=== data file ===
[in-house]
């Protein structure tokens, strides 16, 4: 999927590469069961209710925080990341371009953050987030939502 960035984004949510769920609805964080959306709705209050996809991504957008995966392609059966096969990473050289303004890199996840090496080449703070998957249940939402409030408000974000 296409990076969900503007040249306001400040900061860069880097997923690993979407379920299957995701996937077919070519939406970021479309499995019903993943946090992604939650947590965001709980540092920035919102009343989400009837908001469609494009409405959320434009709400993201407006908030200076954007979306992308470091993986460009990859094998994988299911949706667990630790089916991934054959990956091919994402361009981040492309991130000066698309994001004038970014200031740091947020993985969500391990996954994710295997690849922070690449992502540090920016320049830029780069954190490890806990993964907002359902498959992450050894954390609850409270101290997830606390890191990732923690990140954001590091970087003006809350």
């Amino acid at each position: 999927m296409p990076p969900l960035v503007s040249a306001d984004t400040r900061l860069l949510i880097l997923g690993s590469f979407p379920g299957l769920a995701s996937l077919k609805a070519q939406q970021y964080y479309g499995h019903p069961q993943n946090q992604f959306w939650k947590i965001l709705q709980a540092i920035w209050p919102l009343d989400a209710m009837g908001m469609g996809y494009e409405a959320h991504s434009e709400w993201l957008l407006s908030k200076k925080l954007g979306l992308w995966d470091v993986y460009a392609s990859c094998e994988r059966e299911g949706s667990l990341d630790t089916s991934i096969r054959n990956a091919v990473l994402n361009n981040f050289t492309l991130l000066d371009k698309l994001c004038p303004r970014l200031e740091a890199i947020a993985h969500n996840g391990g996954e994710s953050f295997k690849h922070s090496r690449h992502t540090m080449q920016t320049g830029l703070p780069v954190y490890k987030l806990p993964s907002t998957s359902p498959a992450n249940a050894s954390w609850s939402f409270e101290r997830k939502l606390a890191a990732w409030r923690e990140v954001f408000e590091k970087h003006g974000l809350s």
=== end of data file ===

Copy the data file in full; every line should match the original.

[in-house]
């Protein structure tokens, strides 16, 4: 999927590469069961209710925080990341371009953050987030939502 960035984004949510769920609805964080959306709705209050996809991504957008995966392609059966096969990473050289303004890199996840090496080449703070998957249940939402409030408000974000 296409990076969900503007040249306001400040900061860069880097997923690993979407379920299957995701996937077919070519939406970021479309499995019903993943946090992604939650947590965001709980540092920035919102009343989400009837908001469609494009409405959320434009709400993201407006908030200076954007979306992308470091993986460009990859094998994988299911949706667990630790089916991934054959990956091919994402361009981040492309991130000066698309994001004038970014200031740091947020993985969500391990996954994710295997690849922070690449992502540090920016320049830029780069954190490890806990993964907002359902498959992450050894954390609850409270101290997830606390890191990732923690990140954001590091970087003006809350």
């Amino acid at each position: 999927m296409p990076p969900l960035v503007s040249a306001d984004t400040r900061l860069l949510i880097l997923g690993s590469f979407p379920g299957l769920a995701s996937l077919k609805a070519q939406q970021y964080y479309g499995h019903p069961q993943n946090q992604f959306w939650k947590i965001l709705q709980a540092i920035w209050p919102l009343d989400a209710m009837g908001m469609g996809y494009e409405a959320h991504s434009e709400w993201l957008l407006s908030k200076k925080l954007g979306l992308w995966d470091v993986y460009a392609s990859c094998e994988r059966e299911g949706s667990l990341d630790t089916s991934i096969r054959n990956a091919v990473l994402n361009n981040f050289t492309l991130l000066d371009k698309l994001c004038p303004r970014l200031e740091a890199i947020a993985h969500n996840g391990g996954e994710s953050f295997k690849h922070s090496r690449h992502t540090m080449q920016t320049g830029l703070p780069v954190y490890k987030l806990p993964s907002t998957s359902p498959a992450n249940a050894s954390w609850s939402f409270e101290r997830k939502l606390a890191a990732w409030r923690e990140v954001f408000e590091k970087h003006g974000l809350s």